My introduction to paddling was with my high school team, Lowell. Like many other paddlers, the extent to which I knew about the sport was, “I joined because my friend joined.” But that one simple decision to join a team changed the course of my life. Many important lessons from my first team have shaped and defined my life. However this one stood out above the rest:
Results do not make champions. Champions make results.
When I joined the Lowell dragon boat team, they were a powerhouse and won all of their races that year. I looked up to my seniors and thought they were exceptional humans, natural champions and winners. The thing that separated us and the other teams was fate. Although I knew nothing about the other teams, I knew that mine had the best coach, the best environment, the best athletes, the best everything. And because I joined this team, I was destined to be the best as well.
My outlook that greatness is fate quickly changed when it no longer fit my personal agenda. On the first race of my senior year, we had the lost handed to us on a silver platter by the same Lincoln High School team that we defeated the year before. They were bigger, badder, and more intense; it was no wonder they had the commanding victory. Now, they seemed to be the ones fated to be the champions. So I ditched the naive idea that success is fate. I decided that even though I wasn’t as talented as my opponents, I will work harder. I will create my own success with hard work.
So I ditched the naive idea that success is fate. I will create my own success with hard work.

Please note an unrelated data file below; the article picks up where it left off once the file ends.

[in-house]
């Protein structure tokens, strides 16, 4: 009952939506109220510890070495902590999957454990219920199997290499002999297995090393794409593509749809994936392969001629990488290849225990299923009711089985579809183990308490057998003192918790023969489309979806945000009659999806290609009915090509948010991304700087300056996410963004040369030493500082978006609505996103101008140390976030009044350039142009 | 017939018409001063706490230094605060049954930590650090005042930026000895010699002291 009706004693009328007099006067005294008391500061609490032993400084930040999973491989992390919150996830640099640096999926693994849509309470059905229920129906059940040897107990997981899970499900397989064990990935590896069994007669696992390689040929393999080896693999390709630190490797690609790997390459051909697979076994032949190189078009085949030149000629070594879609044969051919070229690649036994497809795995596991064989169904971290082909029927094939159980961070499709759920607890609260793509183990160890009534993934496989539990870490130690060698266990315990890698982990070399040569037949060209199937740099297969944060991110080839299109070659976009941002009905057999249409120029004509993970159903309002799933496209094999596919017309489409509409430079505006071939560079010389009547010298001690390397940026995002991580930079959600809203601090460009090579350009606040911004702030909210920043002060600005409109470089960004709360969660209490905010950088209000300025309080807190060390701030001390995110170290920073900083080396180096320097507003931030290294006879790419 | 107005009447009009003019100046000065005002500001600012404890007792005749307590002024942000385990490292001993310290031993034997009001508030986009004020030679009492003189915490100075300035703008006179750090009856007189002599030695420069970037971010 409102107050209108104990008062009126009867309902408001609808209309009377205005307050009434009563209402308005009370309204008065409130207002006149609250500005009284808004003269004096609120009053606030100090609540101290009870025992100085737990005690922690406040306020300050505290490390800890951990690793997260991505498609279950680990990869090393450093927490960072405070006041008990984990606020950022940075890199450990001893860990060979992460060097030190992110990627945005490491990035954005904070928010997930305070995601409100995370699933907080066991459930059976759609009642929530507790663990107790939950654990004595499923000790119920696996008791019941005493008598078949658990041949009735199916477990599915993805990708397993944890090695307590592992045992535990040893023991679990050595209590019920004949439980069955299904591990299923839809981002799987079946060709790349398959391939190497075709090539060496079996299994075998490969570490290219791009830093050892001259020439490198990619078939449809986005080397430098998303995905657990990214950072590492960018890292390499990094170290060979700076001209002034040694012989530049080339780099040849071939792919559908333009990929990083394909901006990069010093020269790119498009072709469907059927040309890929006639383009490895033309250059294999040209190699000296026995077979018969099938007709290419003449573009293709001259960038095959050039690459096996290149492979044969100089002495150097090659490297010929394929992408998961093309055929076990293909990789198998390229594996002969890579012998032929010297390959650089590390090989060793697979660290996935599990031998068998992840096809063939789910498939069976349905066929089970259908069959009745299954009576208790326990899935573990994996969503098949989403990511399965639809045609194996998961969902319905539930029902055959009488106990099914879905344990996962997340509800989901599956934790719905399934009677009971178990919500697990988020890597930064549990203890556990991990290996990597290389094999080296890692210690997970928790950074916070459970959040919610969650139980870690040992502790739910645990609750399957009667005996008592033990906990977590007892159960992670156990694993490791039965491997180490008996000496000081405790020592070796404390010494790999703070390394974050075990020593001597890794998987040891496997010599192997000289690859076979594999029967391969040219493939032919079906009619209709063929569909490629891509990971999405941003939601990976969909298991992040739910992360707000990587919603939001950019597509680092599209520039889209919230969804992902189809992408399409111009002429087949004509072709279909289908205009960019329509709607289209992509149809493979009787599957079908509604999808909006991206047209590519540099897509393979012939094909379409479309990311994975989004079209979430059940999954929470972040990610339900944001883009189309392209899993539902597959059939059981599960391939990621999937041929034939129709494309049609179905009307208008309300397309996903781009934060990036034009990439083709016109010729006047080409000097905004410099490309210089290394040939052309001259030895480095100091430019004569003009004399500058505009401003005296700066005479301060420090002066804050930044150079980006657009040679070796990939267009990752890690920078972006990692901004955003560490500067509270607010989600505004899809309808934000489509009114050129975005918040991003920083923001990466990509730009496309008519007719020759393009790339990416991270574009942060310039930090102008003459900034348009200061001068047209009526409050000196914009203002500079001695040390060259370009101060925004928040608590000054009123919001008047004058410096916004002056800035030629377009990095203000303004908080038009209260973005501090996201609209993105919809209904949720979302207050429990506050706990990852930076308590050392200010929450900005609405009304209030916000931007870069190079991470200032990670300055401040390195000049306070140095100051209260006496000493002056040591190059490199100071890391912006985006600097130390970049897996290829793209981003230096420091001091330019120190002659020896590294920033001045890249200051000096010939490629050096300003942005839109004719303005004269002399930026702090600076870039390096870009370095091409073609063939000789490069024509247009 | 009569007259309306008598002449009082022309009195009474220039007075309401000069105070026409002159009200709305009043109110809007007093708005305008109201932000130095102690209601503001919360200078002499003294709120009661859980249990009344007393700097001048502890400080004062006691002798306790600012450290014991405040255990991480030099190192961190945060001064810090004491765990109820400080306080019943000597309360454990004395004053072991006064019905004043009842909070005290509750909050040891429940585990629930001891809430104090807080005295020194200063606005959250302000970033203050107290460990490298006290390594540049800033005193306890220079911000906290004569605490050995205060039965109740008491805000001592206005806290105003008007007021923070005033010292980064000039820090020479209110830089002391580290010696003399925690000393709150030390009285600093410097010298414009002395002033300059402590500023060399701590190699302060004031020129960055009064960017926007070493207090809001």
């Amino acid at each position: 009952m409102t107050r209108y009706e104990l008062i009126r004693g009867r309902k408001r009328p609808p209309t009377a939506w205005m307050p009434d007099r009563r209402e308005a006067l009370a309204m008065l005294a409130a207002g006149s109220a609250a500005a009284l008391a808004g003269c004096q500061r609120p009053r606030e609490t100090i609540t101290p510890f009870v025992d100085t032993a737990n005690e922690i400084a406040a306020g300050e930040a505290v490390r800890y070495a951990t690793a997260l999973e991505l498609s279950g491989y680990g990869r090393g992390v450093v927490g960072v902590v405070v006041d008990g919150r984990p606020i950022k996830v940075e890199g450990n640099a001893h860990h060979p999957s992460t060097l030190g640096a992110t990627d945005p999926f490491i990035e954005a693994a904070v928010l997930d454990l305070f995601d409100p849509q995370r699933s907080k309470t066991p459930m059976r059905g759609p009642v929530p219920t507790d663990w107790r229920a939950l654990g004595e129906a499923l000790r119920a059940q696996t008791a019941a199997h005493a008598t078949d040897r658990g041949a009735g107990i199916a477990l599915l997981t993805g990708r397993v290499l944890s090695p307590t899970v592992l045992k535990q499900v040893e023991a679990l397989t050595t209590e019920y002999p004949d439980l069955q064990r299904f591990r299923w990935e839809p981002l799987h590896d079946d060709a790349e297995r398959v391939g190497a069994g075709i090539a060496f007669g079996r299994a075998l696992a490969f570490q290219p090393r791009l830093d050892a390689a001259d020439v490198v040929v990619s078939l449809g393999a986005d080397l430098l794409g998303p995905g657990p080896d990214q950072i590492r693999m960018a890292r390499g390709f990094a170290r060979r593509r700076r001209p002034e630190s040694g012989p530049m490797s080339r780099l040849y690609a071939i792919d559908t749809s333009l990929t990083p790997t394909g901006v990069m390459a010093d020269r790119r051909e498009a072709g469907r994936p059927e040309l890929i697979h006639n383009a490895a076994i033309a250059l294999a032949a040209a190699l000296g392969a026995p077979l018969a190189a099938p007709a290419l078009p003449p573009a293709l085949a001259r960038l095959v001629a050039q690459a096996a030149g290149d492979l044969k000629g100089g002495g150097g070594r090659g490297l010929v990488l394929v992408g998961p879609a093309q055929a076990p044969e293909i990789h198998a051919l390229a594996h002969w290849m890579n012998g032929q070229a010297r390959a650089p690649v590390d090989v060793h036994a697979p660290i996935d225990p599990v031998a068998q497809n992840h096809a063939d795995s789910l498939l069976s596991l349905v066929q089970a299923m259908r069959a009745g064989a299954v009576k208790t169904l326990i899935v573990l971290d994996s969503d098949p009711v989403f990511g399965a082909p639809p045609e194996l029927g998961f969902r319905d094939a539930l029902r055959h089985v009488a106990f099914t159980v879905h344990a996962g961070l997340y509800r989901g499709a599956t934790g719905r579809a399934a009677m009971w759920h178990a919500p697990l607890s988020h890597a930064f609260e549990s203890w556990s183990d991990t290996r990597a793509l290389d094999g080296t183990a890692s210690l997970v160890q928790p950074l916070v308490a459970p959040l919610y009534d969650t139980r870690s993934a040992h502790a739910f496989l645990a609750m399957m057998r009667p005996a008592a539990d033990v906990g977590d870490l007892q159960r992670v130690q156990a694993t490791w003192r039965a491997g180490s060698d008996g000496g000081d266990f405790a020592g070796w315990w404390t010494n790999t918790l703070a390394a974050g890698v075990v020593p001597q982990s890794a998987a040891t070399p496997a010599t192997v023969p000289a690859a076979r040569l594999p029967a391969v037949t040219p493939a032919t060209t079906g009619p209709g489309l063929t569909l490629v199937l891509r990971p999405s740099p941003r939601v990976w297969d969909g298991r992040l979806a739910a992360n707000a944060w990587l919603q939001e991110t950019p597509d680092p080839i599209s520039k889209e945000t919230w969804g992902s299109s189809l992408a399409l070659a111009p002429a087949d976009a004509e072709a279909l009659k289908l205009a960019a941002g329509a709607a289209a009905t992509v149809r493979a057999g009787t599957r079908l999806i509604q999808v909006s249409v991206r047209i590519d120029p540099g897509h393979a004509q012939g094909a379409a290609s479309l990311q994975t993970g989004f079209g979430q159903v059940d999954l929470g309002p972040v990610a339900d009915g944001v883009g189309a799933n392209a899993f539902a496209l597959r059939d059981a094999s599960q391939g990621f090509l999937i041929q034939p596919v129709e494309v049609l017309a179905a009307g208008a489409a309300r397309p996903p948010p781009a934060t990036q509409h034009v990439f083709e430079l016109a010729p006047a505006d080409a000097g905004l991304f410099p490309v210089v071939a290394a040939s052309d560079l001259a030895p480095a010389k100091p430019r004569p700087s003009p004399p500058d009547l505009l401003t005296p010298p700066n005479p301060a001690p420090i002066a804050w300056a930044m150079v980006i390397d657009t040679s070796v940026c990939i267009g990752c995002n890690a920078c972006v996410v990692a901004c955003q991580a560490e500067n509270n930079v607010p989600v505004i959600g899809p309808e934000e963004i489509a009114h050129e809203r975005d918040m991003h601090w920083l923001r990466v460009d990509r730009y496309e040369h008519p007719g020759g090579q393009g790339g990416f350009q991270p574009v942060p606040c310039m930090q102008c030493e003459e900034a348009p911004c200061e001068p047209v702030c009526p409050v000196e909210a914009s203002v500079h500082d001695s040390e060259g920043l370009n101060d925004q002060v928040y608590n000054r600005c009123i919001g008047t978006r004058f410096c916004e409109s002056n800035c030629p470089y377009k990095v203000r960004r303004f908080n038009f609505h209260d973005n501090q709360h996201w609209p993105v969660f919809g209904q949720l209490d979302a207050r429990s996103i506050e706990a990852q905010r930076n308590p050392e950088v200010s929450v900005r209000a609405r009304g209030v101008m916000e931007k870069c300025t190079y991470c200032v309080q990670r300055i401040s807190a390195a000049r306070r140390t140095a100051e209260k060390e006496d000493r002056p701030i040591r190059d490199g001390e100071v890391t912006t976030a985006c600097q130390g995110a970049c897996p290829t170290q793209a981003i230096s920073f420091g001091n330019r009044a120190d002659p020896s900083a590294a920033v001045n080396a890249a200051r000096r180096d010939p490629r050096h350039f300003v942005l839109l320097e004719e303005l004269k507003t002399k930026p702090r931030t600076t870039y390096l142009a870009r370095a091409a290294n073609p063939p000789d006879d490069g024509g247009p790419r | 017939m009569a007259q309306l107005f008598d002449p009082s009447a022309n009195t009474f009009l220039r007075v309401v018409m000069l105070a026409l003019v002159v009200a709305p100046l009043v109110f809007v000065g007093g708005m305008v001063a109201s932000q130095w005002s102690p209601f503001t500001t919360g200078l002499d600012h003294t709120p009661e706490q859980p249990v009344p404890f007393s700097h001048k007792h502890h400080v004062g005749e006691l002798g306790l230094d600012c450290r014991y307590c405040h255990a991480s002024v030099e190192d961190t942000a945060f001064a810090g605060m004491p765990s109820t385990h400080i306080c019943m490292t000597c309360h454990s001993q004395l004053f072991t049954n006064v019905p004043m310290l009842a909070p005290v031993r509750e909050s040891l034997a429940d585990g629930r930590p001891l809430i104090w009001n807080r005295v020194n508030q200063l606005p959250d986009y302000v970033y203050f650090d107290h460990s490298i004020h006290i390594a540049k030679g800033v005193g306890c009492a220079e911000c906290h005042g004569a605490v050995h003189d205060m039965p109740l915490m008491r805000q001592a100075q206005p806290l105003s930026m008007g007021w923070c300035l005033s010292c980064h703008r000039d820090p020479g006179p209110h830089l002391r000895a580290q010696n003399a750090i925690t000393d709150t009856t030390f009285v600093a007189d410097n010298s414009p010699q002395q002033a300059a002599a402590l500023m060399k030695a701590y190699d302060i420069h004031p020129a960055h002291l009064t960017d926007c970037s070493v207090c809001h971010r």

What came next is your typical fairy tale story. Cue Rocky training montage. We got bigger; we got stronger; we trained our butts off. We went into the next race seeking bloody, bloody revenge. We were ready to be David, slaying Goliath against all odds. When we crossed the finish line and saw the Lincoln crew slightly behind us, we cheered to the idea that the universe works, that hard work does pay off. But… We came up short and lost the race by hundredths of a second. Although we did not win the race that day, I began to learn how to have a champion’s heart.
The heart and mindset of a champion I found came in three layers, each more nuanced and difficult to learn. The first layer has to do with something that became immediately apparent to me and that I hold deep in my heart to this day: Hard work pays off. Even though we didn’t win that race, we were all proud of how far we’ve come. From being dominated earlier in the year, we grew stronger and gave one hell of a fight, and ultimately earned the respect of our opponent. Although the results were important, what was more important was the pride and dignity that came with knowing we gave it our all. The first layer to becoming a champion for me was pride. For a champion, hard work and pride comes hand in hand. Going into a race, my pride is fueled by my practice. But on a daily basis, my practice is fueled by my pride. As someone who has respect for myself and my craft, I hold a standard of excellence for myself and the people around me. I hold myself and my teammates accountable for winning at practice every day, not just in one heat on race day.